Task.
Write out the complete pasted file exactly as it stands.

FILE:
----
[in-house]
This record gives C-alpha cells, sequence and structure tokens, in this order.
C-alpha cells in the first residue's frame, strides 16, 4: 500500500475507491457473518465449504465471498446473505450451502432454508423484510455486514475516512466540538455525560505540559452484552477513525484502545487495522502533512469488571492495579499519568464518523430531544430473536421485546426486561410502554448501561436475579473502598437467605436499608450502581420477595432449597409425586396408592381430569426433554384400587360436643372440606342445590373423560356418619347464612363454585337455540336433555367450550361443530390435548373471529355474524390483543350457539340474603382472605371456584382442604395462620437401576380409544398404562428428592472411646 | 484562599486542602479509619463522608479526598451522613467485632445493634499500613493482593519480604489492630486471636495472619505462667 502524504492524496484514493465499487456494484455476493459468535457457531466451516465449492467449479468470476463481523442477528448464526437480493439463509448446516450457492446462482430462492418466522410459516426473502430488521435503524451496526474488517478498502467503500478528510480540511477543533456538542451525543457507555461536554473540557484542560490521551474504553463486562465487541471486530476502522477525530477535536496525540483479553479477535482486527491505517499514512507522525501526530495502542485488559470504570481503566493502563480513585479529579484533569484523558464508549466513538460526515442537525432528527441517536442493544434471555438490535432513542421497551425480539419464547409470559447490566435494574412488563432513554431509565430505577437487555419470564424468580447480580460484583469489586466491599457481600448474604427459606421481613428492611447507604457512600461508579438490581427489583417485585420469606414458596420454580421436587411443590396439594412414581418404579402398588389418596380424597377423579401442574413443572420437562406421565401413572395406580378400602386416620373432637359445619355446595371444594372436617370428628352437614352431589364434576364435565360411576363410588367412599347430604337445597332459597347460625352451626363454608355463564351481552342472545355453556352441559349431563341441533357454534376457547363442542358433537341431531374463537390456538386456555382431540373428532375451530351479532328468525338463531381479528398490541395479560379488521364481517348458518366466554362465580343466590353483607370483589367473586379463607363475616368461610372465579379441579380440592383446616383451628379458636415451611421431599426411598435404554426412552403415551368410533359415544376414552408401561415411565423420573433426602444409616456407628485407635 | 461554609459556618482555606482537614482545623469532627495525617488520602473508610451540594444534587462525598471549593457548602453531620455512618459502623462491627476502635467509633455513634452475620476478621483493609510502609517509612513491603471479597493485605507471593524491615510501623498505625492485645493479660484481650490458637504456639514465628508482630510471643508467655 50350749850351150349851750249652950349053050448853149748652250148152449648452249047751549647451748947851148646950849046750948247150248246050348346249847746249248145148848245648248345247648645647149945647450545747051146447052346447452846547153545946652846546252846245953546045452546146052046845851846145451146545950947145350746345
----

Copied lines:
[in-house]
This record gives C-alpha cells, sequence and structure tokens, in this order.
C-alpha cells in the first residue's frame, strides 16, 4: 500500500475507491457473518465449504465471498446473505450451502432454508423484510455486514475516512466540538455525560505540559452484552477513525484502545487495522502533512469488571492495579499519568464518523430531544430473536421485546426486561410502554448501561436475579473502598437467605436499608450502581420477595432449597409425586396408592381430569426433554384400587360436643372440606342445590373423560356418619347464612363454585337455540336433555367450550361443530390435548373471529355474524390483543350457539340474603382472605371456584382442604395462620437401576380409544398404562428428592472411646 | 484562599486542602479509619463522608479526598451522613467485632445493634499500613493482593519480604489492630486471636495472619505462667 502524504492524496484514493465499487456494484455476493459468535457457531466451516465449492467449479468470476463481523442477528448464526437480493439463509448446516450457492446462482430462492418466522410459516426473502430488521435503524451496526474488517478498502467503500478528510480540511477543533456538542451525543457507555461536554473540557484542560490521551474504553463486562465487541471486530476502522477525530477535536496525540483479553479477535482486527491505517499514512507522525501526530495502542485488559470504570481503566493502563480513585479529579484533569484523558464508549466513538460526515442537525432528527441517536442493544434471555438490535432513542421497551425480539419464547409470559447490566435494574412488563432513554431509565430505577437487555419470564424468580447480580460484583469489586466491599457481600448474604427459606421481613428492611447507604457512600461508579438490581427489583417485585420469606414458596420454580421436587411443590396439594412414581418404579402398588389418596380424597377423579401442574413443572420437562406421565401413572395406580378400602386416620373432637359445619355446595371444594372436617370428628352437614352431589364434576364435565360411576363410588367412599347430604337445597332459597347460625352451626363454608355463564351481552342472545355453556352441559349431563341441533357454534376457547363442542358433537341431531374463537390456538386456555382431540373428532375451530351479532328468525338463531381479528398490541395479560379488521364481517348458518366466554362465580343466590353483607370483589367473586379463607363475616368461610372465579379441579380440592383446616383451628379458636415451611421431599426411598435404554426412552403415551368410533359415544376414552408401561415411565423420573433426602444409616456407628485407635 | 461554609459556618482555606482537614482545623469532627495525617488520602473508610451540594444534587462525598471549593457548602453531620455512618459502623462491627476502635467509633455513634452475620476478621483493609510502609517509612513491603471479597493485605507471593524491615510501623498505625492485645493479660484481650490458637504456639514465628508482630510471643508467655 50350749850351150349851750249652950349053050448853149748652250148152449648452249047751549647451748947851148646950849046750948247150248246050348346249847746249248145148848245648248345247648645647149945647450545747051146447052346447452846547153545946652846546252846245953546045452546146052046845851846145451146545950947145350746345